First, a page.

Spanish researchers have discovered 800,000-year-old fossils which they believe are a new species of early humans directly ancestral to us. If true, the find could force paleontologists to rewrite the human family tree, according to the team's report in tomorrow's issue of Science.* But while other paleontologists praise the new discovery, many are skeptical that the remains warrant listing as a separate species.
The fossils, the oldest known Europeans, were discovered in caves in the red limestone Atapuerca hills of northern Spain by paleoanthropologists José Bermúdez de Castro and Antonio Rosas of the National Museum of Natural Sciences in Madrid, Spain, and their colleagues. They are the remains of a boy and five other early humans. The Spanish team has named this putative new species Homo antecessor, from the Latin word meaning explorer or one who goes first. They say that the species's unusual mix of traits--in particular, the boy's modern face set between a primitive jaw and brow--show that it gave rise to both modern humans and Neandertals, the heavyset species that lived in Ice Age Europe until about 28,000 years ago.
The authors suggest that H. antecessor originated in Africa, where it gave rise to H. sapiens long before that species migrated to Europe. Perhaps about 1 million years ago, they say, H. antecessor itself migrated to Europe, and there it also gave rise to H. heidelbergensis, which in turn led to Neandertals. If H. antecessor is indeed the last common ancestor of Neandertals and modern humans, it could bump two other favored contenders--H. erectus and H. heidelbergensis--off the main line of descent leading to modern humans, making them side limbs on an increasingly bushy human family tree.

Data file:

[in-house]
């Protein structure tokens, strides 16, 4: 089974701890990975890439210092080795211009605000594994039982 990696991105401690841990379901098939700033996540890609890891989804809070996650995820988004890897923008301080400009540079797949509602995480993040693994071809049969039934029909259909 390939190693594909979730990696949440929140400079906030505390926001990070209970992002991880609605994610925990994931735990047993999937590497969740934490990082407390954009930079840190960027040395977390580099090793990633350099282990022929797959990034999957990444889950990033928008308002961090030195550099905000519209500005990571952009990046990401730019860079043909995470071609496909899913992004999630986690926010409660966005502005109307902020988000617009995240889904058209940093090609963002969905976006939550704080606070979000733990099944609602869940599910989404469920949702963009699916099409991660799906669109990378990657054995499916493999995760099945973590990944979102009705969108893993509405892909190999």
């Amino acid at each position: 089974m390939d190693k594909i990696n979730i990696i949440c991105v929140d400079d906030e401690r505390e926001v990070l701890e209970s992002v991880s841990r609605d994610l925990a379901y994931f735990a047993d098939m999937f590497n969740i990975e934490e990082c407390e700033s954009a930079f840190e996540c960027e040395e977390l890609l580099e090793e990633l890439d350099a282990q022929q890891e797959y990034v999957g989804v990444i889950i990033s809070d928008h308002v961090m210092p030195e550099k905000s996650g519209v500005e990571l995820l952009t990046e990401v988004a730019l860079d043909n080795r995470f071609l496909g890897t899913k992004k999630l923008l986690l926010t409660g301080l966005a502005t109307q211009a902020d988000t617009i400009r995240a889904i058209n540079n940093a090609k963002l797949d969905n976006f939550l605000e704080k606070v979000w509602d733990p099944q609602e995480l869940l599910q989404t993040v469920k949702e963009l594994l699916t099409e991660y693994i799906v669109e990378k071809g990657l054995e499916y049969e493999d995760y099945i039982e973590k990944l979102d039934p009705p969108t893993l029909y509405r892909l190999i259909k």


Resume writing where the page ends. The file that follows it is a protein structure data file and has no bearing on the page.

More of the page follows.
Other paleoanthropologists are impressed by the finds--more than 80 fossils, including skulls, jaws, teeth, and other parts of the skeleton--which offer new insight into a mysterious time and place in human evolution. "We now have a better window on the first peopling of the European continent," says paleoanthropologist Philip Rightmire of the State University of New York. Binghamton.
But identifying these people as a new species, not to mention claiming them as a key human ancestor, is highly controversial. "I think many of my colleagues will be uncomfortable with creating a new species, because it is mainly based on the facial features of one juvenile," says paleoanthropologist Jean-Jacques Hublin of the National Center for Scientific Research in Paris.